Reference : A Global Vertical Land Movement Data Set from a Combination of Global Navigation Sate...
Scientific congresses, symposiums and conference proceedings : Poster
Physical, chemical, mathematical & earth Sciences : Earth sciences & physical geography
Computational Sciences; Sustainable Development
http://hdl.handle.net/10993/31715
A Global Vertical Land Movement Data Set from a Combination of Global Navigation Satellite System Solutions
English
Hunegnaw, Addisu [University of Luxembourg > Faculty of Science, Technology and Communication (FSTC) > Engineering Research Unit >]
Teferle, Felix Norman mailto [University of Luxembourg > Faculty of Science, Technology and Communication (FSTC) > Engineering Research Unit >]
Abraha, Kibrom Ebuy [University of Luxembourg > Faculty of Science, Technology and Communication (FSTC) > Engineering Research Unit >]
Bingley, Richard [British Isles continuous GNSS Facility (BIGF)]
Hansen, Dionne []
Deng, Zhiguo [GFZ Potsdam]
Schöne, Tilo [GFZ Potsdam]
Santamaria-Gomez, Alvaro [University of La Rochelle]
Gravelle, Médéric [University of La Rochelle]
Wöppelmann, Guy [University of La Rochelle]
Sanchez, Laura [DGFI Technical University of munich]
Moore, Michael [Geoscience Australia]
Jia, Minghai []
13-Jul-2017
1,5 x 1 m
No
No
International
International WCRP/IOC Conference 2017 Regional Sea Level Changes and Coastal Impacts
10-07-2017 to 14-07-2017
WCRP / IOC (UNESCO) and Columbia University
New York
USA
[en] Global Navigation Satellite System ; Sea Level ; Vertical Land Movement ; International GNSS Service ; Tide Gauge
[en] Coastal sea-level measurements by tide gauges provide the longest instrumental records of sea-levels with some stretching from the 19th century to present. The derived mean sea-level (MSL) records provide sea-level relative to a nearby tide gauge benchmark (TGBM), which allows for the continuation of this record in time after, for example, equipment modifications. Any changes in the benchmark levels induced by vertical land movements (VLM) affect the MSL records and hence the computed sea-levels. In the past, MSL records affected by VLM were often excluded from further analyses or the VLM were modelled using numerical models of the glacial isostatic adjustment (GIA) process. Over the last two decades Global Navigation Satellite System (GNSS), in particular Global Positioning System (GPS), measurements at or close to tide gauges and the development of the associated processing strategies, have made it possible to obtain estimates of VLM in a geocentric reference system, such as the International Terrestrial Reference Frame release 2008 (ITRF2008) that approach the required accuracy for sea-level studies. Furthermore, the GPS-derived VLM estimates have been shown to improve estimates of sea-level change compared to those using the aforementioned GIA models as these models cannot predict local subsidence or uplift.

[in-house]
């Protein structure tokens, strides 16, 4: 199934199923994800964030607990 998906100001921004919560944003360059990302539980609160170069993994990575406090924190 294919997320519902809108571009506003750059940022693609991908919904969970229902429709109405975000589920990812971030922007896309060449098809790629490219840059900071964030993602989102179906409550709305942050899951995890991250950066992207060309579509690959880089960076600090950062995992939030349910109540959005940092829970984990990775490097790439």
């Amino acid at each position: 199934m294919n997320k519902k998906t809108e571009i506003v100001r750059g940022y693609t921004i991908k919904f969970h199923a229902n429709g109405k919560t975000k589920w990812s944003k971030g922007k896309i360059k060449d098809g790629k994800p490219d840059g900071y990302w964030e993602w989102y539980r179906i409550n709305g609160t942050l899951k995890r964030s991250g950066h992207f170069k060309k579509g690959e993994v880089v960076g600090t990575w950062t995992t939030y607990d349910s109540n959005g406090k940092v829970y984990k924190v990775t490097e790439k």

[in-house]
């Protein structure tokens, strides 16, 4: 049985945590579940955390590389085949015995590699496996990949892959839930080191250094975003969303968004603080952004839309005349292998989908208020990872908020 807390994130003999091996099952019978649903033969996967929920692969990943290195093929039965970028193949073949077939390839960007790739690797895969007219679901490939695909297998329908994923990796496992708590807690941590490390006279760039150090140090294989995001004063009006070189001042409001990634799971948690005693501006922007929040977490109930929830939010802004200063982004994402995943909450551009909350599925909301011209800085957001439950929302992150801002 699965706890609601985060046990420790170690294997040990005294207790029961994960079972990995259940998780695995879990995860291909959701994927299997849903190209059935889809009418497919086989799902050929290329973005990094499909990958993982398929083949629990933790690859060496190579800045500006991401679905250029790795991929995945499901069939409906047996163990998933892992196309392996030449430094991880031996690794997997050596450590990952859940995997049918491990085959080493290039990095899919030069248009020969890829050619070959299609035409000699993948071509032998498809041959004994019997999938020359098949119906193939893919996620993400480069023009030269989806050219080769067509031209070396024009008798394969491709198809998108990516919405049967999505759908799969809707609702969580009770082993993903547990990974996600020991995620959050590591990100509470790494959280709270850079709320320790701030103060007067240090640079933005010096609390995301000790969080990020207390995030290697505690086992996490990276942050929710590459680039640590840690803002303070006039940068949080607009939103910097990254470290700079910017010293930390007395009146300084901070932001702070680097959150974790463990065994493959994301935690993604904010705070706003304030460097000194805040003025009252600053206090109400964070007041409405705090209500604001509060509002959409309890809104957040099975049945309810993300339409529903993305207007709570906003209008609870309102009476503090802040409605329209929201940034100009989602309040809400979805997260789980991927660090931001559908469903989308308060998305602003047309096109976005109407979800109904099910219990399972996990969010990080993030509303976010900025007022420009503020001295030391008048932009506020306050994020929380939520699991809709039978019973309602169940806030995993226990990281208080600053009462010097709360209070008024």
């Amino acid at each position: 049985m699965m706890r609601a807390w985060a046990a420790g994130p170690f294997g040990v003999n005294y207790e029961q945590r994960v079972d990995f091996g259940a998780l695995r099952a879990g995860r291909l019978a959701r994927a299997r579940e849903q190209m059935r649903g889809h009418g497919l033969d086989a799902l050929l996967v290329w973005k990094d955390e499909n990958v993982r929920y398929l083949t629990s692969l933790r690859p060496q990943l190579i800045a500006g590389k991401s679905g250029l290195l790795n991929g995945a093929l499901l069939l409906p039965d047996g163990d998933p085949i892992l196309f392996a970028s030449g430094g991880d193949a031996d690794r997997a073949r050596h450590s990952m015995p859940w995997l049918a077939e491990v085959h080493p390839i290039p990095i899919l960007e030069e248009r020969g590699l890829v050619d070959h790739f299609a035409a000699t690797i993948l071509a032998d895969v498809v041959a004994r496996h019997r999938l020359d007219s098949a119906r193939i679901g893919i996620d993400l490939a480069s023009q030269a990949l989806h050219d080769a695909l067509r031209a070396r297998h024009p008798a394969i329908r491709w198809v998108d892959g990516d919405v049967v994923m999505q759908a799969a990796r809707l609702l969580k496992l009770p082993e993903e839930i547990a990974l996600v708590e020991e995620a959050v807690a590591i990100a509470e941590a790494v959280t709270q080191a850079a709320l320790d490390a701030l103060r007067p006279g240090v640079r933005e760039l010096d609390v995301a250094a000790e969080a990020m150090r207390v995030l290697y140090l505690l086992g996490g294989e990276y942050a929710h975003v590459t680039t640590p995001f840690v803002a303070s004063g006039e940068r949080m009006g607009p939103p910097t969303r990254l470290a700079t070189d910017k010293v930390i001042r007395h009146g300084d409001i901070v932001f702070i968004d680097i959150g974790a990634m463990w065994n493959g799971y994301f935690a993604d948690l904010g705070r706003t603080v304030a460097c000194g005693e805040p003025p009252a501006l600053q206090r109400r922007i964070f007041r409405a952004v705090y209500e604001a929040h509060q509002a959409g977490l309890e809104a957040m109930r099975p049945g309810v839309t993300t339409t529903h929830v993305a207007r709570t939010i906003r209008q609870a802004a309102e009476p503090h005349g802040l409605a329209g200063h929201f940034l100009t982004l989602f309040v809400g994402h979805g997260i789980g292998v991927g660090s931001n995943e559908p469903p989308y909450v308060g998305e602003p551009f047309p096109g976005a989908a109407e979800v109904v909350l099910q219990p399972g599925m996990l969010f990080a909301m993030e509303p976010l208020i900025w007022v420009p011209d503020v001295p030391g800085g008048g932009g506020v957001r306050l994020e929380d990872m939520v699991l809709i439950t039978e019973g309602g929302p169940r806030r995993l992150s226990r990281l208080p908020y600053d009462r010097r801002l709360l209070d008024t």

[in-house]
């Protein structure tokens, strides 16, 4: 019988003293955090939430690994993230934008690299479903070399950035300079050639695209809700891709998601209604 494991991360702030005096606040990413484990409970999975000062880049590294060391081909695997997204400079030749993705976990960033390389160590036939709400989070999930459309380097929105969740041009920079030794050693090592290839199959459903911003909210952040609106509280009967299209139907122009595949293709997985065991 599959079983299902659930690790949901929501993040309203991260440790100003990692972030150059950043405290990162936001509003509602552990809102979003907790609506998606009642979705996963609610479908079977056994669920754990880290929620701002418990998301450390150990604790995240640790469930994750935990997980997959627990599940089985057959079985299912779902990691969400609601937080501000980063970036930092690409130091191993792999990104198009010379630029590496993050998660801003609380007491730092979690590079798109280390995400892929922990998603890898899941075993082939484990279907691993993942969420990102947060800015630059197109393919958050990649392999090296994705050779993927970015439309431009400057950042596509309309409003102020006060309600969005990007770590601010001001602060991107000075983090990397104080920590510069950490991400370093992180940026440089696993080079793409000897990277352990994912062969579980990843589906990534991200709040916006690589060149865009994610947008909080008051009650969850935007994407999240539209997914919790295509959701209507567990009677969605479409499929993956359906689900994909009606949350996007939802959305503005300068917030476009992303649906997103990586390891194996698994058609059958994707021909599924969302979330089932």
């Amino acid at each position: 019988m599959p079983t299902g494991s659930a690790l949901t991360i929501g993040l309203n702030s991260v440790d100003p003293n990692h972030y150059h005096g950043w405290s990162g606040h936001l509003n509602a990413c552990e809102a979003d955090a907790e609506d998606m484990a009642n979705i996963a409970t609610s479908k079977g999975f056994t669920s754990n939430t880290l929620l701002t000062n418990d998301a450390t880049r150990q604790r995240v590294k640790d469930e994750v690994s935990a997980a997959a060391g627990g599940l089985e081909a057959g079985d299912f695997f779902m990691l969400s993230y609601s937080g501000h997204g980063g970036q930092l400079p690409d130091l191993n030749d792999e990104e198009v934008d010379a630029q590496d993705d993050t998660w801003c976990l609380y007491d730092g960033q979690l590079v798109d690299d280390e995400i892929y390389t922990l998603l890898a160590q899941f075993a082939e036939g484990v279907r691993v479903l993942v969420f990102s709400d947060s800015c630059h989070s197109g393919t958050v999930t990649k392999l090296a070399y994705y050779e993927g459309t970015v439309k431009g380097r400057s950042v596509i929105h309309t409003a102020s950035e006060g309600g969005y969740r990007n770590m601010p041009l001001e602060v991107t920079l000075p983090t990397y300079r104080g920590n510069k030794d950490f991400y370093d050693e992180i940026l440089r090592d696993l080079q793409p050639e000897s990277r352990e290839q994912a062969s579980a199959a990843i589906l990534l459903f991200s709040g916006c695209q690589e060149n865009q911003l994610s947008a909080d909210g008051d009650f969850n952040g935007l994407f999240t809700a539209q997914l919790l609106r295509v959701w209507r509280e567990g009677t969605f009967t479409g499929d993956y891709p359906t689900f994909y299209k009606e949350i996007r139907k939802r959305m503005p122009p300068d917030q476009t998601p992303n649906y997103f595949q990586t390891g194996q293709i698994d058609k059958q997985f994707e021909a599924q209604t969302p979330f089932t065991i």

The International GNSS Service (IGS) Tide Gauge Benchmark Monitoring (TIGA) Working Group has recently re-processed the global GNSS data set from its archive (1000+ stations for 1995-2014) to provide VLM estimates tuned for the sea-level community. To achieve this, five TIGA Analysis Centers (TAC) contributed their reprocessed global GPS network solutions to the WG, all employing the latest bias models and processing strategies in accordance with the second re-processing compaign (repro2) of the IGS. These individual solutions were then combined by the TIGA Combination Center (TCC) to produce, for the first time, a TIGA combined solution (Release 0.99). This combined solution allows an evaluation of each individual TAC solution while also providing a means to gauge the quality and reliability of the combined solution, which is generally regarded as superior to the individual TAC solutions. Using time series analysis methods, estimates of VLM can then be derived from the daily position estimates, which are sub-sequentially employed to investigate coastal sea-levels. In this study, we show results from the evaluation of the relevant solutions, provide an evaluation of the TIGA VLM estimates and give examples of their impact on sea-level estimates for selected tide gauges from around the world. The TAC and TIGA combined solutions, as well as the derived VLM data sets are available from the IGS TIGA WG and will be accessible through SONEL (www.sonel.org) in the near future.
University of Luxembourg: High Performance Computing - ULHPC
University of Luxembourg - UL
Researchers ; Professionals ; Others
http://hdl.handle.net/10993/31715

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